Monday, March 29, 2010

Categorizing people

As humans, one thing we do is place people in categories. It's not something we can choose not to do; it's part of our cognitive makeup. Indeed, if we don't categorize, we don't perceive. But the old categories aren't any good any more. Can't use color (not because it's non-PC to use color), but because any color distinctions aren't reliable. Can't use any other ethnicity, either, for the same reason. Can't use things like body art. One of the sweetest, loveliest, kindest people on this earth has a shoulder arm liberally tattooed. Dress? It is to laugh. Again, I know a person whose dress screams "TART," but who is anything but.
So, how do we classify people? I offer the following methods:
1. How does this person treat his/her partner? Affection? Love? Tenderness? Sarcasm? Cruelty? Indifference?
2. How does this person treat his/her children? Children require infinite patience.
3. How does this person treat casual contacts? (Waitresses, bus drivers, sales clerks)
4. How does this person treat strangers?
Notice a thread here?

Thursday, March 18, 2010

Pack Ratting

My Dad saved stuff. All sorts of stuff. Not stuff like string or stamps, but stuff like nuts and bolts, old two by fours, chunks of metal, used spark plugs, wire, rope, cable, pipe, and, of course, every tool known to humankind. I have an old anvil/vise that was his. It weighs more than I do, and is solid iron decorated in rust and grease. It has seen probably 80 years of hard use, and is ready to go for another 80.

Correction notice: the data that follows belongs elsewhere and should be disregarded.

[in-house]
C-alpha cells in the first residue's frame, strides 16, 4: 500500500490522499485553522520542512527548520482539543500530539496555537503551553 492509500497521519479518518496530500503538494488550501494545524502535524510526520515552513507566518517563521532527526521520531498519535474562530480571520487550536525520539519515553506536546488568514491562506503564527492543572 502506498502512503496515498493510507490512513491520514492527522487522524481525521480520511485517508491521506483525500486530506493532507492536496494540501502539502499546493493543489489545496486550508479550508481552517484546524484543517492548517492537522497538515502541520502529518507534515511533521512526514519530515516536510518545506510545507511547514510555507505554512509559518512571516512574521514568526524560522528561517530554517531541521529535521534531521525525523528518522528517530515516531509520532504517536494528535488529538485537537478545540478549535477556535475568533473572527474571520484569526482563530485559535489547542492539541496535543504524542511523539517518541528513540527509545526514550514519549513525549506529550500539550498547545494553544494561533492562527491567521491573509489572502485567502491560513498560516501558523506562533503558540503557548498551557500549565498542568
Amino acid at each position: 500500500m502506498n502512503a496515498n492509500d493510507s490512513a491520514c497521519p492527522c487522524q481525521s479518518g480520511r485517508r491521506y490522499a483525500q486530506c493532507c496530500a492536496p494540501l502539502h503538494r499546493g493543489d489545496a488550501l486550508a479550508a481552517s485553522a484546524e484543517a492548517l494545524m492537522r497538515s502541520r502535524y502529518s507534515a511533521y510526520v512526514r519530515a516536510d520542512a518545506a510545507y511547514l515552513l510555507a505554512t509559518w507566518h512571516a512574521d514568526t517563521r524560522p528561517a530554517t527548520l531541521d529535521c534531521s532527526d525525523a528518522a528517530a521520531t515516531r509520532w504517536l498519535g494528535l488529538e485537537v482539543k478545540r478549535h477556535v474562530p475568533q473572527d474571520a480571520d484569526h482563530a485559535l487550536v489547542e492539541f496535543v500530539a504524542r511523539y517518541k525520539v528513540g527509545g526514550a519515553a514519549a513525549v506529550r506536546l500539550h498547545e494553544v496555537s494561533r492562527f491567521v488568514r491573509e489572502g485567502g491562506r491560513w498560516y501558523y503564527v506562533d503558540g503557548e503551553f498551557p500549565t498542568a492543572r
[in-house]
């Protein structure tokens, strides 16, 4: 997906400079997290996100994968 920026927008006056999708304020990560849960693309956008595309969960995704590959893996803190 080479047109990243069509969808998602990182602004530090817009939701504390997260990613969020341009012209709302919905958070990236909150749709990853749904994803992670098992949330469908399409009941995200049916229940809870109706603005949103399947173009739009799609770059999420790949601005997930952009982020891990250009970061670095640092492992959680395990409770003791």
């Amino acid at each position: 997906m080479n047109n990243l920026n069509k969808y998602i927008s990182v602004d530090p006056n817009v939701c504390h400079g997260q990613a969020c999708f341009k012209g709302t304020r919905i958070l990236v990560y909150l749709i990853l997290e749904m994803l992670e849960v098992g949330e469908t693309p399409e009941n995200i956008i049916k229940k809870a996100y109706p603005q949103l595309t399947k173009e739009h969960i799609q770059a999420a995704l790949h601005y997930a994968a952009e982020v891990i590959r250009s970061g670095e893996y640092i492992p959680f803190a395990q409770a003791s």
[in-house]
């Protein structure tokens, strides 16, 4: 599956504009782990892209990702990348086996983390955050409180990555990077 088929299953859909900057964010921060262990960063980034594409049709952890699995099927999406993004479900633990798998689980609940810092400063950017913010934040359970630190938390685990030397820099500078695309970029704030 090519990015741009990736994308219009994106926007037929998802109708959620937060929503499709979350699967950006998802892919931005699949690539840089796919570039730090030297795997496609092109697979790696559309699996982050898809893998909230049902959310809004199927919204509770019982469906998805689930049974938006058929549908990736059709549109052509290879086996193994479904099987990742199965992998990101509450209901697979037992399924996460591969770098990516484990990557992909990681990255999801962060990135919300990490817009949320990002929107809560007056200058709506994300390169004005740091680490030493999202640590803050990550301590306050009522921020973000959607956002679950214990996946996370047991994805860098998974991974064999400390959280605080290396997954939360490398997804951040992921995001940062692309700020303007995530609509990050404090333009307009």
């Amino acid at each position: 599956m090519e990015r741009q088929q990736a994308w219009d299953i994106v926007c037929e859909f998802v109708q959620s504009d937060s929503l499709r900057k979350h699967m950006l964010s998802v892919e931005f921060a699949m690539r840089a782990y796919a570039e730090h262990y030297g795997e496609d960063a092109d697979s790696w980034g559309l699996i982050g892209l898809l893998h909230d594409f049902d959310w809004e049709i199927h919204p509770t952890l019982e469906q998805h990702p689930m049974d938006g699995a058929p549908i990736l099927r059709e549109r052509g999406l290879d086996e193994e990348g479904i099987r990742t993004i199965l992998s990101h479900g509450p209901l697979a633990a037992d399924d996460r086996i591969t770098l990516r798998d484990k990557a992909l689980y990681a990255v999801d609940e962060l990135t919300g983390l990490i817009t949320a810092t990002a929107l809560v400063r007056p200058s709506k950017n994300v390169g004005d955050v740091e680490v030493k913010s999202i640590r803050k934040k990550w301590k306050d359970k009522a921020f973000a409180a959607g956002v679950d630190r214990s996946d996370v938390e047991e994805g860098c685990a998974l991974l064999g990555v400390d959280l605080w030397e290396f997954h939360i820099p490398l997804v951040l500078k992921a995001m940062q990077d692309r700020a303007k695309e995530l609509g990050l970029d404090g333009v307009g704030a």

We used to say, apropos of Dad's penchant for keeping things, "He was raised during the depression." And that's true; he was 18 when Wall Street took the big one. We also said, "It's because of his upbringing." And that was true too. He came from a Kansas farming family that couldn't quite make a go of it.
Both those things, surely, will move a person toward saving and making do.
Today I started cleaning out my garage. Only one side, mind you. I who was raised amidst enough if not plenty, who am not a farmer and am not anywhere near a depression, have more stuff in the right side of my garage than my Dad ever did on his best day. In his best year. I have a set of delicate metal tubes that are extensions for my canoe seat -- except that I don't have that canoe any more. However, you never can tell when you might need a canoe-seat extension. I have enough tent pegs and tie downs for 16 and a fraction tents. I have three extra sets of automobile floor mats. I have enough towels, rags, and polishers to the polish the Eiffel Tower and still have enough to clean up the drips. After all, you never can tell.
So, I'm thinking that amassing piles of useless junk isn't a function of training or life experiences. It's genetic, pure and simple. I have inherited a junk gene. My first wife had a neat-freak gene.
If you are the partner of a neat freak, it's not their fault. If you're the partner of a junk junkie, it's not their fault either. Live and let live, and whatever you do, don't try to change them.

Wednesday, March 17, 2010

Sleaze will out